Referencing how the current situation has provided tourism boards with an opportunity to regain their position of power at the aviation strategy table, Gavin Eccles, Professor of Aviation and Tourism Management, urged airports to work more closely with tourist boards to give confidence to airlines. He added, “However, we must be careful that we are coordinated in our approach so that airports and local tourism authorities don’t end up competing with each other.”

Shining the spotlight on the issue of seasonality and how it affects the aviation and tourist industry, Gerard Brown, Founder and CEO of Low Season Traveller (pictured), underlined the need for a collaborative approach. “Budgets are being cut so we should be using some form of barter system,” he advised. “Your airport or destination has a database of contacts that is different to mine. We can help promote each other’s business to our respective networks. No money changes hands, but in the long run we both benefit.”

The need to introduce rapid, cost-effective COVID testing at airports and the call for greater harmonisation over travel restrictions were also discussed, with Max Oldorf from CH Aviation illustrating how there was a definite and sharp increase in air travel when Europe opened its borders and eased travel restrictions in May, but a clear decrease in demand when the restrictions were reintroduced at the end of August.

The conferencing wrapped up with an insightful panel discussion on how regional aircraft are helping to rebuild the airline industry. And alluding to Churchill’s quote, Sameer Adam, Regional Vice President, Sales – Europe, Russia & CIS, Middle East and Africa at De Havilland Aircraft of Canada, concluded that stakeholders across the regional aviation sector need to focus on the long game, saying “It’s about looking to the horizon and coming out of the COVID pandemic having made a difference!”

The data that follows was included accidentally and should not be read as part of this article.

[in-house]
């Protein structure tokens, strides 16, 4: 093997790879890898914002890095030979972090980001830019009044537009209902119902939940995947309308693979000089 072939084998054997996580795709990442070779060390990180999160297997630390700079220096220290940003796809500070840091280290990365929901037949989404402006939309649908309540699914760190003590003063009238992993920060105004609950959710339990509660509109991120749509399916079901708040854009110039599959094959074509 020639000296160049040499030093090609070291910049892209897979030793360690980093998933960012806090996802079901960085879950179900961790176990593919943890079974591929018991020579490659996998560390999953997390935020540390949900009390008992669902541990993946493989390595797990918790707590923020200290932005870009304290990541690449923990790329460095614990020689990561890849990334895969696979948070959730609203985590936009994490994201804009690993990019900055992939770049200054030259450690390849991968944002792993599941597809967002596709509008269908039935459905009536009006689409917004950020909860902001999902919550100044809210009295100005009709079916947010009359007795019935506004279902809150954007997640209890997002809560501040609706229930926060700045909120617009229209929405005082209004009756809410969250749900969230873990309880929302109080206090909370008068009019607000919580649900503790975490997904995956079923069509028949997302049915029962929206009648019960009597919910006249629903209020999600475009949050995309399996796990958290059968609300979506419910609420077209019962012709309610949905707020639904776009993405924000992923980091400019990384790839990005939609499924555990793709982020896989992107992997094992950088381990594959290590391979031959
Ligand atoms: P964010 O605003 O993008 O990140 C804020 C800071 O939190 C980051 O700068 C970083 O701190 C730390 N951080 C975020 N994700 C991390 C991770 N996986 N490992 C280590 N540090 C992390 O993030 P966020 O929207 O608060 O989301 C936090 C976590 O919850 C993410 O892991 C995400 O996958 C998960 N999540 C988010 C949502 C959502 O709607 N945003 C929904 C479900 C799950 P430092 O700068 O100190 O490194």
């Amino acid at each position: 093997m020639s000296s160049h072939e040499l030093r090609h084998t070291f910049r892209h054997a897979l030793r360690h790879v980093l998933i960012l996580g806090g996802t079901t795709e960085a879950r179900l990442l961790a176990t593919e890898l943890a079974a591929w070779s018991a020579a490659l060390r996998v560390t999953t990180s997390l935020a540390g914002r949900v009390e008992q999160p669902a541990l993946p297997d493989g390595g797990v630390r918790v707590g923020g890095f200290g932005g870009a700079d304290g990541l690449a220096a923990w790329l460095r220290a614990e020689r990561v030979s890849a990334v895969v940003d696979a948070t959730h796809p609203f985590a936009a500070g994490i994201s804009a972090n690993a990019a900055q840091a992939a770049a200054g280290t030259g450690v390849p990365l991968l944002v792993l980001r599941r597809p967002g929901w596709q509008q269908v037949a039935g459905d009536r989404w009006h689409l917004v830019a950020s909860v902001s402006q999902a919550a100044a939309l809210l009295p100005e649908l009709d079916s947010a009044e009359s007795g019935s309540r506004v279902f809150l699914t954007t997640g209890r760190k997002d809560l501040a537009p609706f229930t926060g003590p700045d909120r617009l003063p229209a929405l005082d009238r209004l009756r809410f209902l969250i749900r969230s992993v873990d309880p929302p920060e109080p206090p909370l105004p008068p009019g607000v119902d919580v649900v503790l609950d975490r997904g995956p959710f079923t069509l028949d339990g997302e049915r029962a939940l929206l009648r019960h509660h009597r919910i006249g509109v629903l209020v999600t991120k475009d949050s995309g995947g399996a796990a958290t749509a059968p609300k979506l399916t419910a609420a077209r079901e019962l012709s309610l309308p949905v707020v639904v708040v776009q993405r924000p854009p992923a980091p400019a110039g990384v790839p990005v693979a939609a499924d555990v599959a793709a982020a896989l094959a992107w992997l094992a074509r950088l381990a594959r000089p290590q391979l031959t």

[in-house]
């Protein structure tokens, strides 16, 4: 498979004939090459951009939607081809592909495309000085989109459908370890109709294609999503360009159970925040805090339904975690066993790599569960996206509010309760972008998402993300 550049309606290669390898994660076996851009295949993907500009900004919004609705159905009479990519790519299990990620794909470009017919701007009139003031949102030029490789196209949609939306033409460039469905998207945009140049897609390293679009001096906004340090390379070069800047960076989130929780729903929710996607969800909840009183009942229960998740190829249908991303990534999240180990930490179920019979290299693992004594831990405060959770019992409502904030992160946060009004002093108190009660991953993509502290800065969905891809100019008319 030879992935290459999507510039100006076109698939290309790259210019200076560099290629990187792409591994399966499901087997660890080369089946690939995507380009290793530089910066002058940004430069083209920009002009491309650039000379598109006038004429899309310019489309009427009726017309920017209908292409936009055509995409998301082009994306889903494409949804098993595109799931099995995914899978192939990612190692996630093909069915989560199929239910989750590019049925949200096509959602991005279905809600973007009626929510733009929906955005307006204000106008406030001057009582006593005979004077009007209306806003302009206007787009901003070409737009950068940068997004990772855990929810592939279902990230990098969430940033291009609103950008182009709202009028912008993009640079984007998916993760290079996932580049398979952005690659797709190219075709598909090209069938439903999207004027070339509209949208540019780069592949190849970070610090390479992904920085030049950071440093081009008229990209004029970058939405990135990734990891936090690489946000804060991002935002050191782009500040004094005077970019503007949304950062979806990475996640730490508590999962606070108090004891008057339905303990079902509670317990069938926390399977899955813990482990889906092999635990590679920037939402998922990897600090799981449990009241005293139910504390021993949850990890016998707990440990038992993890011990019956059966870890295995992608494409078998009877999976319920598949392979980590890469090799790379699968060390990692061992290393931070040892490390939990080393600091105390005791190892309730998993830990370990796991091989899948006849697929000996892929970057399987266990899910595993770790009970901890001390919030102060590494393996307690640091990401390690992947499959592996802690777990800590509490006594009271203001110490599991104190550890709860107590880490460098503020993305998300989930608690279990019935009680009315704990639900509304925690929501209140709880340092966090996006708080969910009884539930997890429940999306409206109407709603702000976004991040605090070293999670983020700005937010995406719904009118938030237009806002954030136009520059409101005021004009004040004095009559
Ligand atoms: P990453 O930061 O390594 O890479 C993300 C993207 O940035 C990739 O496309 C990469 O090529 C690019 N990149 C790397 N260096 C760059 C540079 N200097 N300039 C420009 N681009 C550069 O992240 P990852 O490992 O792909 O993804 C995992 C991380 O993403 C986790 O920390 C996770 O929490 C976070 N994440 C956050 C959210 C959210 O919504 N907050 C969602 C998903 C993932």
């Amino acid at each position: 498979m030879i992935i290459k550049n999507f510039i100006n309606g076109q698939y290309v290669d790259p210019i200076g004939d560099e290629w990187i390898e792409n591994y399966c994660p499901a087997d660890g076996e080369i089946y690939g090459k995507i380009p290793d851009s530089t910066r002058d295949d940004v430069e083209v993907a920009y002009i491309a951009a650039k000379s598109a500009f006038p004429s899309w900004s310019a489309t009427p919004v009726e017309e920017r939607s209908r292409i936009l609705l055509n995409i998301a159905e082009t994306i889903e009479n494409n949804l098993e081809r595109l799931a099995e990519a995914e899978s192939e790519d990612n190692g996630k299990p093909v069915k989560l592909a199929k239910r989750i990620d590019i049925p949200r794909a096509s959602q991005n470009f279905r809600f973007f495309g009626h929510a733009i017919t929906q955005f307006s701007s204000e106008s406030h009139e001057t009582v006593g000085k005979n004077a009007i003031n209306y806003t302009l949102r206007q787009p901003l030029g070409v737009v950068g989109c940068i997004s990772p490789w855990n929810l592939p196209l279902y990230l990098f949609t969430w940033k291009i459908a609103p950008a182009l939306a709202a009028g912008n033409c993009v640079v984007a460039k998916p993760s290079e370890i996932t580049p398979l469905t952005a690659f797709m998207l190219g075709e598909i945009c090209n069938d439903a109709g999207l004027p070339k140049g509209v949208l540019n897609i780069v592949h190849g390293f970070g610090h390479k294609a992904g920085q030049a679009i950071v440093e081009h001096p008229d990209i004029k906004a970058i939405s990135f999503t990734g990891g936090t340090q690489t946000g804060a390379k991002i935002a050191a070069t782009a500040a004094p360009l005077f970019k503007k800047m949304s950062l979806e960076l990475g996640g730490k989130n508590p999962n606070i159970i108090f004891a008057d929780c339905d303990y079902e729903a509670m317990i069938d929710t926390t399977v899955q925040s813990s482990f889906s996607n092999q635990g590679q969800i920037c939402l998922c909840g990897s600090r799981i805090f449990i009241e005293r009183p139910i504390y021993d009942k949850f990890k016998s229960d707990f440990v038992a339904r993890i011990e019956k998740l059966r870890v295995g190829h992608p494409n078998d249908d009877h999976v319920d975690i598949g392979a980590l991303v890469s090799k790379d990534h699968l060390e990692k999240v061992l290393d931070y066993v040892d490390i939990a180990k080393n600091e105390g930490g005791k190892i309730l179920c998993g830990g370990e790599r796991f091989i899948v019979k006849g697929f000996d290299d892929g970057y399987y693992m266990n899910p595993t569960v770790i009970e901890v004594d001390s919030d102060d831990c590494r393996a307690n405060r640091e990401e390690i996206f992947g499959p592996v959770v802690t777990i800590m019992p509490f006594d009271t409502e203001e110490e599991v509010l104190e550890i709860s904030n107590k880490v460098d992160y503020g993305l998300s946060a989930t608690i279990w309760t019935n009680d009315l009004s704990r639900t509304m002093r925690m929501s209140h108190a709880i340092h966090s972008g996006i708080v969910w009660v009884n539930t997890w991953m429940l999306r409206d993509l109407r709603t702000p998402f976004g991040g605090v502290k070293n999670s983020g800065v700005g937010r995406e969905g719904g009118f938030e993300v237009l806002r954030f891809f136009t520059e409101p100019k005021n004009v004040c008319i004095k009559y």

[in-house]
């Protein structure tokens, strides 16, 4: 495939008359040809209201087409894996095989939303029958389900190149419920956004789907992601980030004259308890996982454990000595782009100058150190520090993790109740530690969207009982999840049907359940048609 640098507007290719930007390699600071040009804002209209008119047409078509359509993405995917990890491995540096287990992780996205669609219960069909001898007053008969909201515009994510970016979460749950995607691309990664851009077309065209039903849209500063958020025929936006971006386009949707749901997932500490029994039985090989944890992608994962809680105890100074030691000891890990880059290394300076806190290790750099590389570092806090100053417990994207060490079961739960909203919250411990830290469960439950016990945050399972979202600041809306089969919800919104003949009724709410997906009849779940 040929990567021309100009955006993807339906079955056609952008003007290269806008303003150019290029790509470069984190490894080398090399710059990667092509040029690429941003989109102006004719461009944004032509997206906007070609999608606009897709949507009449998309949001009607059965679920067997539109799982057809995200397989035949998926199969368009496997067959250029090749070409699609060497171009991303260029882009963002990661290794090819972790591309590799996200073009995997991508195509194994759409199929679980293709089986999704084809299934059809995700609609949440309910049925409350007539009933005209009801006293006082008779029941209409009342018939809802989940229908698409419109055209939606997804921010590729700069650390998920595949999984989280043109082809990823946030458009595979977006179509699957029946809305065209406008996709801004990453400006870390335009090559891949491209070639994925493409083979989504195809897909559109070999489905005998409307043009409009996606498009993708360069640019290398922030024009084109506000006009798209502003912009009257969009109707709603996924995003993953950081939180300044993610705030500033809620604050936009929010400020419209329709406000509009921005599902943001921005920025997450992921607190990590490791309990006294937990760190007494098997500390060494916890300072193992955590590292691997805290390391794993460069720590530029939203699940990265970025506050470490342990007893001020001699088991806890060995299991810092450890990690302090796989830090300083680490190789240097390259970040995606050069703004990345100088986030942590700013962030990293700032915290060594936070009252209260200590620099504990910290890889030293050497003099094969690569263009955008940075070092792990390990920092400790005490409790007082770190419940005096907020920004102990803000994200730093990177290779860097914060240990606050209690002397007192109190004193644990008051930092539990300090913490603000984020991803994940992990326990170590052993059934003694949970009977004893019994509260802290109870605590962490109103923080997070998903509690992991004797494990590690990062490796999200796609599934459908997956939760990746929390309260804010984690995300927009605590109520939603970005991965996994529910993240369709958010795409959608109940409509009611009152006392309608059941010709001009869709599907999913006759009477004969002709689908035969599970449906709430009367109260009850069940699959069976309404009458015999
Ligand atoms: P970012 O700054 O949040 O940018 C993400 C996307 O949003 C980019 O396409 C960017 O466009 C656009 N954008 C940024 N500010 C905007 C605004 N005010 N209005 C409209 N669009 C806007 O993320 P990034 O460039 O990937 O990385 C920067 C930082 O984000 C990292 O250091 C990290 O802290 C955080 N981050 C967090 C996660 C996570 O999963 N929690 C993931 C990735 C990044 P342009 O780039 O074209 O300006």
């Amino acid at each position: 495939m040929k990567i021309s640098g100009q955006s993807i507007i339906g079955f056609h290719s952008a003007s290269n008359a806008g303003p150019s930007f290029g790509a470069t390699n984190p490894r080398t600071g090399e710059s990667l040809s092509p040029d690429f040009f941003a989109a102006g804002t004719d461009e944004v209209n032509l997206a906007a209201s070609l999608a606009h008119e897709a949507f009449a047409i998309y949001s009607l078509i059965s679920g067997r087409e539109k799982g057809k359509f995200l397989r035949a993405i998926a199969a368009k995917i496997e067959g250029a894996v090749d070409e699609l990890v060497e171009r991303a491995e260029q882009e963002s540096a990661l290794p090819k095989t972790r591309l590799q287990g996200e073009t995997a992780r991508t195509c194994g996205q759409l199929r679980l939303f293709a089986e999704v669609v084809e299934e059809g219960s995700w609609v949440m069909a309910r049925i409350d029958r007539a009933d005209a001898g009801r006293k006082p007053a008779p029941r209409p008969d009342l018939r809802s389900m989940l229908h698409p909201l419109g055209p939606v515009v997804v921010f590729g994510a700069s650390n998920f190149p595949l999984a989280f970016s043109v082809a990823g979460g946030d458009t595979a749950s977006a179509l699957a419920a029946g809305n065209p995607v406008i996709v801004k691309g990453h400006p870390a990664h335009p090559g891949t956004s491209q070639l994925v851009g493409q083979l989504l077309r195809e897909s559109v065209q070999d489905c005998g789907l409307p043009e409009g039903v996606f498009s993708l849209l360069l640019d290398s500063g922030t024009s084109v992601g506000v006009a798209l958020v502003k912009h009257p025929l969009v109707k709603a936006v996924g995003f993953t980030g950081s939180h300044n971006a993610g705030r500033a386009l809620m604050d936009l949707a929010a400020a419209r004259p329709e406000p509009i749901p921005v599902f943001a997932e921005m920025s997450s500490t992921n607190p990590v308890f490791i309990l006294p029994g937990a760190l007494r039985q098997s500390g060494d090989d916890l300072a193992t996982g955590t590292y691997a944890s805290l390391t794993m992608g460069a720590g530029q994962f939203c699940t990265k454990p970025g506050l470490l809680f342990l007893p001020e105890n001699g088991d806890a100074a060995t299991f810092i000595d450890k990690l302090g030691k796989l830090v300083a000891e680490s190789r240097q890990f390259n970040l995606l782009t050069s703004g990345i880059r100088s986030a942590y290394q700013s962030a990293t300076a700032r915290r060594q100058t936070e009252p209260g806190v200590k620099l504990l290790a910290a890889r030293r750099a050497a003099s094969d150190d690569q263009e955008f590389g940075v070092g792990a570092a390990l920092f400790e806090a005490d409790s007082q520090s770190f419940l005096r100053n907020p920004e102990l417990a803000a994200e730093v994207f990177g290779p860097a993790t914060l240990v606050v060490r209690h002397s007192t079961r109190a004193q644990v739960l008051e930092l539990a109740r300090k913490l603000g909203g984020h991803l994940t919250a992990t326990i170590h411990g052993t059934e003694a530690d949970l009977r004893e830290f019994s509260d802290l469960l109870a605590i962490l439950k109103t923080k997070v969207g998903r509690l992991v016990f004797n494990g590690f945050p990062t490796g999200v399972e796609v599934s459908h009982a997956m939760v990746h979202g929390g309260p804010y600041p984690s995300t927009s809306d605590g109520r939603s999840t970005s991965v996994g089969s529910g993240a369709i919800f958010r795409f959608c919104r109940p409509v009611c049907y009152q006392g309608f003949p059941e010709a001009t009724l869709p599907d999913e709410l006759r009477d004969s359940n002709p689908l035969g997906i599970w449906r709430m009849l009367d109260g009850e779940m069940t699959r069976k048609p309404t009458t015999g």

Have a great weekend and don’t forget, if you haven’t already seen it, the latest issue of Regional Gateway magazine is out now!

Chloë Greenbank,

Editor, Regional Gateway.

How regional aircraft are helping to rebuild the aviation industry

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There are many reasons why we can still be optimistic about the future of regional aviation. So stated three panelists representing Embraer, De Havilland and ATR as they discussed how choosing the right aircraft type can help rebuild the aviation industry during AviaDev Europe’s online conference on Wednesday 16 September.

In a session moderated by John Grant, partner in MIDAS Aviation, Clemente Affinito –Vice President Sales Europe, ATR; Sameer Adam – Regional Vice President, Sales – Europe, Russia & CIS, Middle East & Africa at De Havilland Aircraft of Canada Limited; and Michael Nowak – Marketing Director EMEA & Central Asia, Embraer were all united in their belief that as the aviation industry looks to the recovery period the need for regional aircraft is stronger than ever.

“We’ve all had to adjust to manage through the pandemic,” said Sameer Adam. “We’ve managed to work with our customers throughout the crisis to manage demand and to retain our staff and resources in order to manage production,” he added.

Adam also noted that all three regional players are working hard to help stimulate the market again by ensuring that regional carriers can resume operations as cost effectively and efficiently as possible even with low passenger numbers. One of De Havilland Canada’s most recent deliveries was in June, when it delivered a DASH 8-400 to TAAG Angola Airlines (TAAG) to support the development of the carrier’s domestic and regional network in and around Angola.

Amid the current health restrictions Clemente Affinito underlined how ATR has developed a remote delivery process to support customers’ recovery efforts. “There are challenges but we are working hard to overcome those,” he said.  Highlighting how ATR’s versatility and flexibility have been key to its stability, Affinito referenced how his company has seen three new ATR operators (Air Leap, Windrose and Lubeck Air) enter the market in Europe during the peak of the COVID pandemic.

Meanwhile Embraer’s Michael Nowak pointed out that the number of aircraft being delivered currently is not necessarily a measure of success. “We are in a tough situation, when forcing delivery to a customer is not necessarily the best decision. It’s about focusing on the longer term plan.”

Nowak believes that, “while hub airports are under significant pressure, and there will be a  shift towards point to point connectivity, this won’t be drastic and regional connectivity will continue to face its own challenges.” He also emphasised that with the sustainability debate more prevalent than ever, regional airlines and manufacturers need to consider how they will face greater competition from other more environmentally friendly transport options on certain routes.